LONDON — Religion persists at the center of world concerns. Sunni Muslims and Shiite Muslims battle in Iraq. Religious divisions fuel ethnic conflicts around the world. The European Union was recently riven over a proposal to appoint Rocco Buttiglione, an Italian who holds orthodox Catholic views on homosexuality, as its commissioner for justice, freedom and security. We've witnessed a US presidential election in which, according to the polls, moral issues - interpreted by some to mean "Christian values" - were at the top of voters' concerns, outweighing the economy, terrorism, and the war in Iraq.
All this is hard for a European, particularly a Northern European, to understand. The reason is that we're heirs to a highly singular history whose origins lie in more than a century of religious and political warfare between Catholics and Protestants that began with the Reformation in 1517 and the Treaty of Westphalia in 1648. The memory of those wars drove the intellectual and political history of Europe for more than 300 years, leading to the rise of science, the nation-state, the growing independence of universities, the de-sacralization of culture, and the retreat of religion from its former citadels of temporal power.
This secularization did not take place because people stopped believing in God. That, if anything, was a consequence, not a cause. It happened because men and women of goodwill lost faith in the ability of religious believers to live peaceably with one another. With Catholics and Protestants fighting each other across Europe, people began to search for another way. Could we, they asked, find a path of pursuing knowledge, or wealth, or power, while leaving our religious convictions at home? Thus began what the English poet and essayist Matthew Arnold called the "melancholy, long, withdrawing roar" of the retreating sea of faith.
The advance guard of the Enlightenment believed that where Europe led, the rest of the world would follow. Secularization, they believed, was inevitable and inexorable. It would be the fate of every civilization that attempted to come to terms with modernity. In this they were simply wrong.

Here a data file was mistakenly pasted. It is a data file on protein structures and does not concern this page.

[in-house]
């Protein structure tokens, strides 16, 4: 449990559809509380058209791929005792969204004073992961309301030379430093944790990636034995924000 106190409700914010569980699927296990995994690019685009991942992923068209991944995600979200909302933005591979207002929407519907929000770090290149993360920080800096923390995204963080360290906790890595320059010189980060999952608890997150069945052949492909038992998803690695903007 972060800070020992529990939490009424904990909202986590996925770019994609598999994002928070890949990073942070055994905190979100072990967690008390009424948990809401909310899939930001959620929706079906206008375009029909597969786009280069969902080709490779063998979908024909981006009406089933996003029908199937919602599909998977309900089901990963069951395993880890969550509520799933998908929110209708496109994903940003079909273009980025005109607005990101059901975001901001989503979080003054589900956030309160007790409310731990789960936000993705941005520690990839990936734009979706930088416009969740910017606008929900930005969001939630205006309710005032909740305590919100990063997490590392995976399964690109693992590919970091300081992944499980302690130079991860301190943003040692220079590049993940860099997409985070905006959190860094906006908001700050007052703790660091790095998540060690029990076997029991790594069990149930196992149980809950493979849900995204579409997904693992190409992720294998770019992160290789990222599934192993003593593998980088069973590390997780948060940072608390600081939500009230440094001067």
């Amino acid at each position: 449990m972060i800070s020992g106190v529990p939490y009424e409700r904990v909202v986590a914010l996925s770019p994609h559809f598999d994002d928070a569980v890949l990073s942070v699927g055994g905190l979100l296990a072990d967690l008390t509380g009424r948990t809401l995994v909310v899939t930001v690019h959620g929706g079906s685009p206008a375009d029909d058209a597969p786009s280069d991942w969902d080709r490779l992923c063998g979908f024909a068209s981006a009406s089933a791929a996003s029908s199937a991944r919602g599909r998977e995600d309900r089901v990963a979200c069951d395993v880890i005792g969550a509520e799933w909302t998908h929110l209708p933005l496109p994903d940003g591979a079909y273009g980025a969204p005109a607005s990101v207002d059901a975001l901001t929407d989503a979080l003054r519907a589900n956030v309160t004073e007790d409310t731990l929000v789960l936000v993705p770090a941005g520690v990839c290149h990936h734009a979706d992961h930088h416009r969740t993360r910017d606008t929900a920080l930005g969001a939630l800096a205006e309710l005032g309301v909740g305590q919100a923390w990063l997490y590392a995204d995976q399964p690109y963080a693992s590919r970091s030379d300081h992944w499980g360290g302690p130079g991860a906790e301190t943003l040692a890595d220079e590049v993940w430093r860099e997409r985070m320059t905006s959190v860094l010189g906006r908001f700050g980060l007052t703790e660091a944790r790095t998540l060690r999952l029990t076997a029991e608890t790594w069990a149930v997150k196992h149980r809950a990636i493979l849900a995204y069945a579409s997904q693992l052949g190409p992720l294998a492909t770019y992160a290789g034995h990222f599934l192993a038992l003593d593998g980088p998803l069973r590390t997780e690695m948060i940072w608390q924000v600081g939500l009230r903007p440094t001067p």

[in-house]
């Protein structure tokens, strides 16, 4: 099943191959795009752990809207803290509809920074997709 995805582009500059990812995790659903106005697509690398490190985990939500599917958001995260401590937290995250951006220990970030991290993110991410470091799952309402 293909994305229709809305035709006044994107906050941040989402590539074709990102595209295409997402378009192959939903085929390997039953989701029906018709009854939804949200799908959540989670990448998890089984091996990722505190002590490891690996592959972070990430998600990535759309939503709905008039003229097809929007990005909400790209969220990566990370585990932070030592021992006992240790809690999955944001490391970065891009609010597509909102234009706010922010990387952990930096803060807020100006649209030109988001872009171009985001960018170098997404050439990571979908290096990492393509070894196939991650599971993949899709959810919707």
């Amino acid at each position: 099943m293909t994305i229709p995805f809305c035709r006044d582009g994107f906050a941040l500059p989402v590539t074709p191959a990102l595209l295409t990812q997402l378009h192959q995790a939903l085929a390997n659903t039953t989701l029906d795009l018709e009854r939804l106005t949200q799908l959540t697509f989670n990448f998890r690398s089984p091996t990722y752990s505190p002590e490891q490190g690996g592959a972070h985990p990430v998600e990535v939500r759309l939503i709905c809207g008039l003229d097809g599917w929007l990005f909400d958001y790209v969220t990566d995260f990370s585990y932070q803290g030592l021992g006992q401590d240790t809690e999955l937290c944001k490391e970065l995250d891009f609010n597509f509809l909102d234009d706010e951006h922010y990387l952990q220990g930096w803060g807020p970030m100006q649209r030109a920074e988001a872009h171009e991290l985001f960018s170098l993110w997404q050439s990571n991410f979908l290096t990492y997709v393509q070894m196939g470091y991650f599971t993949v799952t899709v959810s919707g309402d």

The US, for example, chose an entirely different route - the First Amendment, with its separation of church and state. The result, as the French observer Alexis de Tocqueville saw as early as 1830, was that what religion lost in power, it gained in influence. It moved from state to society, from Congress to congregation, and from national to local affairs, where it exercised immense sway. The effect of "denationalizing" the church was to open up religious denominations to the bracing winds of competition, generating wave after wave of revivalism.
If, in Europe, modernity meant a retreat from religious passion, the American paradox is that such passion coexists with secular politics. But in other parts of the world there has been a third trajectory, in which religion has emerged as a mass protest against failed secular nationalisms of the kind that Gamal Abdel Nasser introduced in Egypt and Saddam Hussein in Iraq. There religion functions as a critique of modernity: mass poverty, widespread unemployment, political corruption, and human rights abuse.
In such environments, religion alone seems to speak the language of human dignity and hope, and until we understand this, we will utterly fail to comprehend the strength of reaction against regimes that sought to imitate the West.
Religion didn't die. It persists as humanity's oldest, noblest attempt to endow human life with meaning. Secularization turned out to be the exception, not the rule.
This leaves us all painfully ill-equipped to come to terms with some of the most intractable conflicts of the 21st century. Nothing is served by crude caricatures - the secular view of religion as irretrievably fanatical, or the religious view of secular culture as irredeemably decadent and effete.
The real question is whether we can make space for difference, for the one who is not like us. This has nothing to do with the truth or falsity of religion. The question has nothing to do with God, and everything to do with us.
• Jonathan Sacks is the chief rabbi of the United Hebrew Congregations of Great Britain and the Commonwealth. © Los Angeles Times.